The uphill battle for subsidized housing in the GTA

By Faiza Amin

The search for subsidized housing can take well over a decade in parts of the GTA, leaving some residents vulnerable, including victims and survivors of domestic violence.

Filsan Abdi, a single mom to five kids, has been on the waiting list for housing in Peel Region since she was pregnant for the first time. That child, a son, is now 12 years old, and has four other siblings.

“I was in an abusive relationship,” said Abdi. “I applied for housing when I found out that I was pregnant with my first son, and since then I’m still waiting. My abusive relationship got worse, I had more kids, and I’m just stuck.”

The family of six all live in a cramped two bedroom apartment unit, which rents for $1,300 a month. Abdi doesn’t receive financial aid or support from the father of her children, who is currently in jail, and at times, struggles to make ends meet.

Filsan Abdi with her five kids. Photo credit: Filsan Abdi


In her initial application for housing back in 2009, she said she didn’t disclose that she was in an abusive relationship because she was scared.

“I was afraid if I stated I was in an abusive relationship, that they would call him and confront him, so he’ll know I said something,” she said. “I was so scared, because he made it clear that if I ever call the police and say I ever did anything to you, there was a big threat there.”

In 2018, Abdi said her then-partner was arrested and jailed for another crime. It was shortly after that she said she disclosed to the region that she had been in an abusive relationship.

In Ontario, the Ministry of Municipal Affairs and Housing has stated that survivors of domestic violence may receive “priority placement for a social housing unit.”

Despite this, Abdi said she was told she didn’t qualify for priority status.

“They told me that he’s already in jail, so there’s no threat that you need it (housing) right now,” said Filsan.

CityNews asked Peel Region why Abdi and her family have been waiting for housing for over 12 years, the maximum wait time in the region. A spokesperson responded saying they could not comment on specific cases.

“There are certain factors that do impact an individual’s wait time for a subsidized housing unit including, but not limited to: location preference, building/site preference, and number of bedroom(s) requested,” wrote Stewart Lazarus, spokesperson for Region of Peel. “Unfortunately, units with three bedrooms or more are in exceptionally high demand, supply is extremely limited and turnover is very low. This impacts wait times even more.”

Abdi was told that she qualified for a three-bedroom unit because she has five kids, saying that’s the only preference listed on her application. Though she would prefer a three-bedroom townhouse for her family, she says, she is willing to move anywhere.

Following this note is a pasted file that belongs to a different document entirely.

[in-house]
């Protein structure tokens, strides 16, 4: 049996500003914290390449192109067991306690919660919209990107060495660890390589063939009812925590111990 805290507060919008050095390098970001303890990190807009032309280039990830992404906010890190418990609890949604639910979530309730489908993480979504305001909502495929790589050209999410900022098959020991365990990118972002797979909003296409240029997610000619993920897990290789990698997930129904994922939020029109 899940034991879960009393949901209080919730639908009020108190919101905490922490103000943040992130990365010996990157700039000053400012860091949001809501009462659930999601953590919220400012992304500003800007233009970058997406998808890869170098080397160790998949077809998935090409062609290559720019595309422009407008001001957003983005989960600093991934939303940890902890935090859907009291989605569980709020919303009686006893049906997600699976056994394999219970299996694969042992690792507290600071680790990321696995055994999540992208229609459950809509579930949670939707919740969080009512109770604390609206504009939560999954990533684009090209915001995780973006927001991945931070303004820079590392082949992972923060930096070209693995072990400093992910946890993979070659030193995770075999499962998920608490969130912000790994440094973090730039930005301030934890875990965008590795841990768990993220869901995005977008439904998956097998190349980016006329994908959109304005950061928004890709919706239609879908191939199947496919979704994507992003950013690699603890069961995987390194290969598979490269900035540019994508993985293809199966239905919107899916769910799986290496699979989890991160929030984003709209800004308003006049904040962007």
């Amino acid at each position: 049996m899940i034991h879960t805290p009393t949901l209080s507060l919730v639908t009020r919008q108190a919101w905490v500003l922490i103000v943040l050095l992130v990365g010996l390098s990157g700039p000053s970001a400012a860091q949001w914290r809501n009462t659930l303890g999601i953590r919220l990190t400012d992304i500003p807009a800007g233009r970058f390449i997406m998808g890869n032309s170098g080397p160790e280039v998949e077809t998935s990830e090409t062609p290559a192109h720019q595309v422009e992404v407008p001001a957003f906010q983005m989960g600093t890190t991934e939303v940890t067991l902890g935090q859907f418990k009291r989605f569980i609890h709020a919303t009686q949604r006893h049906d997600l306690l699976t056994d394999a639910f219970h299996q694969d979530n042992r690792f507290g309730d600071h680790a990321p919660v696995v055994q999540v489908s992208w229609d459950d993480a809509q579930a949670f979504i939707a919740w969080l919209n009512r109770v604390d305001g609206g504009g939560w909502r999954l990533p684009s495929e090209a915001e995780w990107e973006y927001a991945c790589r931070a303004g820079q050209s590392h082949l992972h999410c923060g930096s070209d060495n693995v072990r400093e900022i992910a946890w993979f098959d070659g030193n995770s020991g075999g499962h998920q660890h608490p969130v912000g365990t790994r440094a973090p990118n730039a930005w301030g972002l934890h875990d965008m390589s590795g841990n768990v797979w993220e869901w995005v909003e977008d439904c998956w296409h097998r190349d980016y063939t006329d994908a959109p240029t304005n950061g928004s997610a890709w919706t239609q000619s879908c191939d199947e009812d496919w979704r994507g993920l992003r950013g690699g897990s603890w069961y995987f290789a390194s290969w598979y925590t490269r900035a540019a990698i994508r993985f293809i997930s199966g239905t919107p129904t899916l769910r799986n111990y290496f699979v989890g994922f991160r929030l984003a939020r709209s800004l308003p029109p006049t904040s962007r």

In addition to a 12-year-old, she has twin three-year old daughters and two boys aged seven and five. She said she regularly checks into her application status with the region and was told that she was at the top of the list for housing, but would just have to wait for space to open up.

“I didn’t ask for much, I just wanted anything,” she said. “I just wanted a place that if I lose my job or if I don’t work, that I don’t get evicted with my kids. That’s all I wanted.”

She shared a correspondence email with her area councillor, in which staff followed up with the Region of Peel’s subsidized housing team and were told her file is “eligible and awaiting housing offers.”

“Staff has also determined that your file does not fit either of the two priorities in the Peel Region which would expedite your case,” the email reads.

Housing gaps for victims and survivors

Abdi said her 13-year relationship often consisted of her being pushed, choked, threatened, and financially and emotionally abused.

She couldn’t talk about it with anyone, she didn’t know what her rights were, or what supports were available to her. Like many victims and survivors, housing and finances have been her biggest challenge.

“I just feel like I keep falling through the cracks and no one is noticing me,” Abdi said, no longer able to fight back tears. “I’m struggling to keep food on my table. I’ve been neglected by everybody, including the government. I just want my kids to have a proper home and I can’t give them that.”

Advocates have long called for service providers to be more flexible in their criteria for who is eligible for supports, including housing.

Nina Gorka, Director of Shelters, Girls and Family Programs at the YWCA Toronto, said Abdi’s experiences navigating the housing system aren’t unique, many other women have also faced the same difficulties.

“There has to be flexibility when we’re talking about housing and survivors of violence,” said Gorka. “It requires a multi-tiered, multi-invested solution when we talk about how do we solve the problem.”

Though there are options for women who experienced violence to access priority housing, Gorka said that comes with a number of challenges, including the criteria for eligibility.